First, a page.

I can’t believe it- I was just trawling through blogs after just re-entering the blogging world and found you guys- fellow Bendigo people! Your garden looks incredible- isn’t there nothing better than eating your own produce? Our next few hot days are going to be hard on the garden though 🙁

    I think your earwig suspicion may be right- they demolished my rhubarb. I’ve heard you can set little traps for them- they like cat food apparently. There are some good non-toxic ideas in forums on the net. Good luck with the Kale, mine grew like crazy over the cooler months, so delicious!!

    We might bump into you at a farmers market:)

    • Katie
      Katie January 15, 2014 at 12:55 pm #

      Hi Ash! So glad you found us! We don’t live in Bendigo anymore (we’re about an hour away) but we still visit all the time. Interesting to hear you’ve also had earwig troubles, we’ll have to look into those traps. And so glad kale worked well or you, we can’t wait to give it a go! x

  6. Nicole @ Treasure Tromp January 14, 2014 at 6:28 am #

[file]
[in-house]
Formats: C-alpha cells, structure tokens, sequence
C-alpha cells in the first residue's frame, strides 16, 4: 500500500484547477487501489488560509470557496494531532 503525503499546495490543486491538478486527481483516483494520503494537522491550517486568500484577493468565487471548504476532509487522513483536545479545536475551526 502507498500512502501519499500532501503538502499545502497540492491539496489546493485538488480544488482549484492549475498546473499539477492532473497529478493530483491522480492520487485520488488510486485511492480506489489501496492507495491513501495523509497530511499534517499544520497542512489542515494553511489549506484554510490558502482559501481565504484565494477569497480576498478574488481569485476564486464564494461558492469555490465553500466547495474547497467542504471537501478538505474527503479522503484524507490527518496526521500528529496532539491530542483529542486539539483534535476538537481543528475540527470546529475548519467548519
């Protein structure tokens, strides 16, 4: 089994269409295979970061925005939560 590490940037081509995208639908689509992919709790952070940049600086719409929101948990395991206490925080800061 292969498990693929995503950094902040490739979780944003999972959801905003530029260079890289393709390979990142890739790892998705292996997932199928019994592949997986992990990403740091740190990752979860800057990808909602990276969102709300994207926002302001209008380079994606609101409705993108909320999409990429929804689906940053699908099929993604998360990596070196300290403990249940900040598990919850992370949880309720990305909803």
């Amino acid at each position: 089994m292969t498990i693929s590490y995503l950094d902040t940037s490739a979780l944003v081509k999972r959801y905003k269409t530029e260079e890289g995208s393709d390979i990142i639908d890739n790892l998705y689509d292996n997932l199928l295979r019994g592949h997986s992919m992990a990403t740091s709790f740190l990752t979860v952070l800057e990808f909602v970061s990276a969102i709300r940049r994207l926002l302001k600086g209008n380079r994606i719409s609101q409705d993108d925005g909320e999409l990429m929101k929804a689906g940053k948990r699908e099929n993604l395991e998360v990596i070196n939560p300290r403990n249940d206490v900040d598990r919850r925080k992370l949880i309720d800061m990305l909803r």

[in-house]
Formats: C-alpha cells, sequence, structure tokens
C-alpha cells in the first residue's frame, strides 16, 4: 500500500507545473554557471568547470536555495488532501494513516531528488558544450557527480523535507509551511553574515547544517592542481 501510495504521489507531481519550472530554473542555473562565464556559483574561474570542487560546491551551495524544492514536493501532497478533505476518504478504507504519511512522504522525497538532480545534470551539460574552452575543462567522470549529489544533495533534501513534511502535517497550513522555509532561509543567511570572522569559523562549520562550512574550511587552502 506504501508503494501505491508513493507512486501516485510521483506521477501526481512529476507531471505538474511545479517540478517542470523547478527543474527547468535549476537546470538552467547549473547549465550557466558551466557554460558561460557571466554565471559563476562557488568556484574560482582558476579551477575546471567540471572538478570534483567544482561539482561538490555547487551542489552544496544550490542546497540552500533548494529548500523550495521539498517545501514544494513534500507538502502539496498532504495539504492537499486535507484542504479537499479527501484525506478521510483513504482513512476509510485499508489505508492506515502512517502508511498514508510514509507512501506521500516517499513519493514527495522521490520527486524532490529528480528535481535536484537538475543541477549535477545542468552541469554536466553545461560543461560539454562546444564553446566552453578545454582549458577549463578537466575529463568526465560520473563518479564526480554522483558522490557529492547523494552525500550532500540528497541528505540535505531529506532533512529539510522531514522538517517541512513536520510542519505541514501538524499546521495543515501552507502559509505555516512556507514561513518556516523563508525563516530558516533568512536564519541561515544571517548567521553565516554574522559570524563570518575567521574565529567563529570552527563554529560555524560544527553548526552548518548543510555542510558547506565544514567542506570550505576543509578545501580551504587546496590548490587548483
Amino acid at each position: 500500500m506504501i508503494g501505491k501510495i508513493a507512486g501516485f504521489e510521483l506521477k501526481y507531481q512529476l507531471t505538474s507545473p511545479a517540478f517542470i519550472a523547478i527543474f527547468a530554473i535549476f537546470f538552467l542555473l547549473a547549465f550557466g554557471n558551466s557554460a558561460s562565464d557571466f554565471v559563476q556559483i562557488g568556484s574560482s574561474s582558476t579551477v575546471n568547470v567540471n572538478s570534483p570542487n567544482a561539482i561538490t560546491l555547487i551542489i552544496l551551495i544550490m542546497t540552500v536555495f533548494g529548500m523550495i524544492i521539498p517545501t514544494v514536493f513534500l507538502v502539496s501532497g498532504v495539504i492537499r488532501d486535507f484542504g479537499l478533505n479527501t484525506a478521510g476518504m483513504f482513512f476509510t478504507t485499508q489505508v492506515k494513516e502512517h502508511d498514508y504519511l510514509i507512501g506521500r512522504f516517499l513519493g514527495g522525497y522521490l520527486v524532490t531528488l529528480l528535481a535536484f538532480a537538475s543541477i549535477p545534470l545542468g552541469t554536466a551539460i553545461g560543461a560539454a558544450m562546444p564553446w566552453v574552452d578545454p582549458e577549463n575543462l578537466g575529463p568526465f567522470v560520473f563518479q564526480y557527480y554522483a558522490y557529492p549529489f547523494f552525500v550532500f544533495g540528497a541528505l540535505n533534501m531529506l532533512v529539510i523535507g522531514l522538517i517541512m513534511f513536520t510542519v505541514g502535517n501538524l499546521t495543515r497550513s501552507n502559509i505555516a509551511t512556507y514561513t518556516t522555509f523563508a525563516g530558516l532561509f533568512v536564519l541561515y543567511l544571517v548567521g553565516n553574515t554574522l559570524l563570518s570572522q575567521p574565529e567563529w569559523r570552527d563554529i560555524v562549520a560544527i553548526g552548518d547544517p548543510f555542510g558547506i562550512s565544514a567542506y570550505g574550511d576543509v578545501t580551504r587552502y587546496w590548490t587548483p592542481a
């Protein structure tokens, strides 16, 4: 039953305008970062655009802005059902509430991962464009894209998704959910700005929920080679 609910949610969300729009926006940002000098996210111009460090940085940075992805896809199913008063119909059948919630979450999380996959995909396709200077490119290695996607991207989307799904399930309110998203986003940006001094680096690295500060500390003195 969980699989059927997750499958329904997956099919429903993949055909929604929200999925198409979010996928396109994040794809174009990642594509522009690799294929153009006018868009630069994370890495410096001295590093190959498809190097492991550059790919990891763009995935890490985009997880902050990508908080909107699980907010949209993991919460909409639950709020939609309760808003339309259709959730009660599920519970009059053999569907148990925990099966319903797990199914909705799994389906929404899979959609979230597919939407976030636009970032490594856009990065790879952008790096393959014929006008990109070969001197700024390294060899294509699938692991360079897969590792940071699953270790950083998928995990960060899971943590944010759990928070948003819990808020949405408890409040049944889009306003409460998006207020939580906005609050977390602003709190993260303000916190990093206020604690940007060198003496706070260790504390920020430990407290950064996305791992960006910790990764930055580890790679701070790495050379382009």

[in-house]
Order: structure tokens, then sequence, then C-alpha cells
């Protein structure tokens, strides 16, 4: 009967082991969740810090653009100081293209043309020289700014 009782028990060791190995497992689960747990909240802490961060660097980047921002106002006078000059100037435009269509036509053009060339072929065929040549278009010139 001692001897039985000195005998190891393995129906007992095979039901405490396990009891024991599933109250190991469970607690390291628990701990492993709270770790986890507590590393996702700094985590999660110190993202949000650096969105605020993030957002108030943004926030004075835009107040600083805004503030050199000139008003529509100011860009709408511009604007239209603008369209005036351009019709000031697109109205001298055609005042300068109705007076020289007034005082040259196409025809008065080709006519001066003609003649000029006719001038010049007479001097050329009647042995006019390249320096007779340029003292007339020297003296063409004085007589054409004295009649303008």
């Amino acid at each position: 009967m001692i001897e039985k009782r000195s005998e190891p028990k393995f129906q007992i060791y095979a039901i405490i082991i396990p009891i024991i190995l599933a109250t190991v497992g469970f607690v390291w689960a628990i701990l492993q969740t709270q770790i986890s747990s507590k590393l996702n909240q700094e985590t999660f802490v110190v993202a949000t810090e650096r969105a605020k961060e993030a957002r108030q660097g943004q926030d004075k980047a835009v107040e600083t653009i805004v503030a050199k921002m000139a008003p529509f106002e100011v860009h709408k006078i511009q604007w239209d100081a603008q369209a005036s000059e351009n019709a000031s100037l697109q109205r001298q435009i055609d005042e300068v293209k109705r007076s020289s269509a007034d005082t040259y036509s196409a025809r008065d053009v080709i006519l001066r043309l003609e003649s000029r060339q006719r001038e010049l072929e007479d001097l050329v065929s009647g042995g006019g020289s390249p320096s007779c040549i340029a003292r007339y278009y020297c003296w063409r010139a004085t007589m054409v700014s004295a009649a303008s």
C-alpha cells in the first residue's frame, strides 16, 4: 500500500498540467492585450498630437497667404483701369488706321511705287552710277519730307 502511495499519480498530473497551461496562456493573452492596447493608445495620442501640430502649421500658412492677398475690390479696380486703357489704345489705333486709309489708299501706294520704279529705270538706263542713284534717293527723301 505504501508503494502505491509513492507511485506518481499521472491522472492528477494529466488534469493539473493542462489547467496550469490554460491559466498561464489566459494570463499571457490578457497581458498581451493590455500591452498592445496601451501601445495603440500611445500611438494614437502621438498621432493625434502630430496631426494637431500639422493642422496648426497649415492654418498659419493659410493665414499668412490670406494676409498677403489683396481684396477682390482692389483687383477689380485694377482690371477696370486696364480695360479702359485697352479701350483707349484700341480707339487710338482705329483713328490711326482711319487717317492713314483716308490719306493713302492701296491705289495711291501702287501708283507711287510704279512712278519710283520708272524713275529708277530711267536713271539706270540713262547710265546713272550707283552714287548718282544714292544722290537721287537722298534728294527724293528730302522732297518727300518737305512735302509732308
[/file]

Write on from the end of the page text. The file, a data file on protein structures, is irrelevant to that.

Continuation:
incredible! Oh I so desperately want to get into gardening. I need your tips 🙂

    • Katie
      Katie January 14, 2014 at 10:19 am #

      We’re just learning as we go! I think that’s really the only way to get the hang of gardening – plant some stuff, do your best to look after it and hope for the best! Over time you learn what works and what doesn’t. If we can do it anyone can! x

  7. Meg January 14, 2014 at 8:23 am #

    Hi Reuben, Congrats on the great harvest to date. We have silverbeet, beetroot, beans, capsicum, eggplant, chillies, pumpkins, tomatoes, basil, dill, parsley and cucumbers growing at the moment, and our porch is covered with onions (brown and red) and garlic which are drying after being harvested over the past month. Our berries are really suffering in the heat, so not much of a harvest there. We too have issues with pests getting our small seedlings and ripening fruit/vegies . . . we put guards (cut up milk cartons and plastic bottles) and crushed egg shells around all our little seedlings to stop slaters/slugs etc., and we also have rats in and around the patch, so we’ve been setting traps. Like you guys, we have dogs, so we’re not keen to use baits. If you didn’t try beetroot this season, give a go next time – they are so easy to grow and there are 57 beetroot recipes online at (thanks feast magazine!). Hope you guys and your furry pals cope in the heat this week.

    • Katie
      Katie January 14, 2014 at 10:22 am #

      Wow Meg, sounds like your patch is super productive, well done! We successfully grew some beetrooot when we were living in Bendigo and we will defininitely be giving it another go. I LOVE beetroot! Hope you manage to stay cool too! x

  8. Jake January 15, 2014 at 8:19 am #